Konami already had something of a history with beat ’em ups by the time 1993 rolled around and they had released Batman Returns for the Super Nintendo System and the NES. Yes, that NES. Even in the midst of a 16-bit war, the 8-bit NES was still very much breathing thanks to a huge audience.
The movie license hit a number of platforms like the Game Gear, Atari’s Lynx handheld, both Sega’s Genesis and its CD add-on, and even Sega’s Master System. All had very different interpretations of the kind of action-focused formula that would tie into the film often often due to hardware limitations and in having different developers focusing on each platform. One developer also couldn’t simply copy someone else’s design. They may be working on the same license, but there were still limits.
The computer version for IBM compatible PCs (which usually meant that they ran MS-DOS) was set up as an adventure game instead of a full-blown action title. Players could explore the Batcave, prepare Batman’s arsenal, hit the streets using his gadgets to defeat enemies (sometimes interrogating them for info), and explore the city as a big ol’ point ‘n click adventure. It was a great interpretation of the film that seemed to bring the feeling of being the World’s Greatest Detective much closer to players by allowing them to do things such as analyze evidence and following clues using the Batcave’s database crammed with important information.
The Amiga version, however, did stick to action as a side-scrolling title only to be bogged down by a host of bugs. The Genesis version was primarily a platformer which transferred over to the CD version boasting far better music including Pole Position-like driving levels with an armed Batmobile blowing up bad guys. Both the Lynx and Sega’s Game Gear versions were set up like side-scrolling action games. The Master System’s was also set up like a side scrolling action title with Batman’s batarang as the primary weapon though you could also use his cape to glide down from heights and his grappler to swing up to platforms overhead.
Konami, on the other hand, stuck closely to the beat ’em up formula for both the SNES and the NES version. Both utilized scene depth for eight way movement, multiple enemies to be punched and kicked, health bars for both the hero and the bad guys, and bosses a number of which most of the ports had in common. such as both Catwoman and the Penguin. The NES version, however, had infinite continues (which started you at the beginning of each stage) and a password system to pick up where you left off.
The SNES version, however, was something like a Batman mod for Final Fight and just as fun. Not only did it look great compared to its peers like the Genesis, but Konami had also added a dash of variety to his moves. Chaining hits unleashes a small cyclone of animated punches and kicks. Grabbing an enemy and then grabbing another one smashes them together. Enemies can also be tossed into the background against walls or windows, shattering glass. They can even accidentally blast each other with rocket launchers if you’re fast enough to lure the poor saps into the line of fire.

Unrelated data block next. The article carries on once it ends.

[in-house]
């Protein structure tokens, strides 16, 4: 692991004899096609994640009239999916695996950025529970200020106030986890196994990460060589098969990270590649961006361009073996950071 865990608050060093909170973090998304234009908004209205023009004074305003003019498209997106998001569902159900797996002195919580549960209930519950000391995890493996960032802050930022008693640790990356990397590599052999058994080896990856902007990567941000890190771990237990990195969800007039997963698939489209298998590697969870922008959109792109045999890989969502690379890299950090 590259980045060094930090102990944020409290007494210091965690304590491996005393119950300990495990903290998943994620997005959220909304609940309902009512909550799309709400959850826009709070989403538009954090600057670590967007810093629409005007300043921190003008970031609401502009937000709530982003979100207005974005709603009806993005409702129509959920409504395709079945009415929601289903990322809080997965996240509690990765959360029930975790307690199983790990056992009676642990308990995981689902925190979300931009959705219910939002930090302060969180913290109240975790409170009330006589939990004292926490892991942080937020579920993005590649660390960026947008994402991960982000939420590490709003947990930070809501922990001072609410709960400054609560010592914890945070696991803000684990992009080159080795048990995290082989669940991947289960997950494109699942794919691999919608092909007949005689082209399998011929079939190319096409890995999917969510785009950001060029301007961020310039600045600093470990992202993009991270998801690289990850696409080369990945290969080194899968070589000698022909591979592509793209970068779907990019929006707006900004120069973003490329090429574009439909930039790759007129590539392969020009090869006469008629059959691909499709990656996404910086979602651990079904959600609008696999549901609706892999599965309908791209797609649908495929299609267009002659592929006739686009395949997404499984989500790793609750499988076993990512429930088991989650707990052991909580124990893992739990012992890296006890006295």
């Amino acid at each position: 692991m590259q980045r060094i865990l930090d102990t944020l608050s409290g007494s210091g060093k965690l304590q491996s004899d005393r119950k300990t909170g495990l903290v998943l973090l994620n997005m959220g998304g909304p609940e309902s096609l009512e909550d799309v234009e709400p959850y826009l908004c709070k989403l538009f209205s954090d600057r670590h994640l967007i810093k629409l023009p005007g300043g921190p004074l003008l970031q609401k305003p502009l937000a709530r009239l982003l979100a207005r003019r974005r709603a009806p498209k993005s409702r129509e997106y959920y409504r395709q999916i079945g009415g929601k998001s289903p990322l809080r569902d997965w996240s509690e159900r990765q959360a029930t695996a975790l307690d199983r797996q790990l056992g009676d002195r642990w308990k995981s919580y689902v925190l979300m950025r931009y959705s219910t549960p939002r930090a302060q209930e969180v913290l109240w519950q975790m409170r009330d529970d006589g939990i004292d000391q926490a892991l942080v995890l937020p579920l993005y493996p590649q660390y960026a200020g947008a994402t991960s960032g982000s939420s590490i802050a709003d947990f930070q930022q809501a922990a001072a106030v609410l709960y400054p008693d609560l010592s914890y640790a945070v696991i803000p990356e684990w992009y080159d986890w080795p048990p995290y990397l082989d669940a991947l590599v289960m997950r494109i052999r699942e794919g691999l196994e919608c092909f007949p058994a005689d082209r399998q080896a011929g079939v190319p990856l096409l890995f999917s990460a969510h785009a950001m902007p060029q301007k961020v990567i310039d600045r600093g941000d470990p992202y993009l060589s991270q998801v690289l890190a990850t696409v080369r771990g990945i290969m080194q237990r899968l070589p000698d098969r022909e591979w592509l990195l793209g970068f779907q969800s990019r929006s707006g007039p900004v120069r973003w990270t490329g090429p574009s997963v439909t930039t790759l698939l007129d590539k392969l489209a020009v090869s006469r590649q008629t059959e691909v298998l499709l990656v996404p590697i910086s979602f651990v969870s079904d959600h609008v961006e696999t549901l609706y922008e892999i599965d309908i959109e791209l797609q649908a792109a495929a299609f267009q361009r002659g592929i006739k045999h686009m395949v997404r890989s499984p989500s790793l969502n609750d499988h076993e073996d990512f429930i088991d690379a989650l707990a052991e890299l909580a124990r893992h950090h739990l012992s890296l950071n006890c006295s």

It also had what none of the others did — a fantastic set of themes that borrowed directly from Danny Elfman’s original score for the film. The PC version had a few cues from it, but the SNES version went all out with tracks seemingly lifted straight from the movie along with the digitized faces of its actors used during the cut scenes. Only the PC version had more faces along with a number of new ones because of its adventure gaming conventions.
That’s also not to say the music for the other versions sucked. The Sega CD version and even the NES tracks were great, too. But the SNES version seemed to have been scored by Elfman himself thanks to Jun Funahashi and his team.
The SNES version was seven stages long, each stage based off of locales in the movie from the fight in the heart of downtown Gotham to the Penguin’s icy lair in the abandoned zoo. Players could set how many lives they had (they would respawn where they had died) and a fixed number of continues added an additional challenge over that set by the player themselves. Default difficulty was normal, but you could always set it back to Easy — or go full Mania. It also had, like many console titles at the time did, a sound test which allowed players to hear all of the music.
It also had a racing portion, similar to the one done for the Sega CD, where you race through the streets blasting bad buys with the Batmobile. Unlike Final Fight, there wasn’t a large variety of pickups. Most were to restock Batman’s batarang count, health, or explosive vials used as a ‘super’ attack hitting everything onscreen.
Batman Returns on the SNES was also an uncomfortable contribution to another trend in the 90s — the decline of arcades. This was a great, console-based beat ’em up easily holding its own against dedicated cabinets. Between games like this (of which there would be many more such as the SNES-only Final Fight 2) and the hardware arms race turning PCs into 3D war zones, arcades would continue feeling the squeeze.
This was also one of those instances where a movie tie-in was actually great as opposed to being a steaming pile of horror…at least on the SNES as opposed to the buggy Amiga release. As a beat ’em up, it was also great fun in beating down enemies as ‘the Bat’ with Konami’s expertise delivering a solidly entertaining melee adventure that’s worth picking up if you have an old SNES lying around and an itch for a little old school action.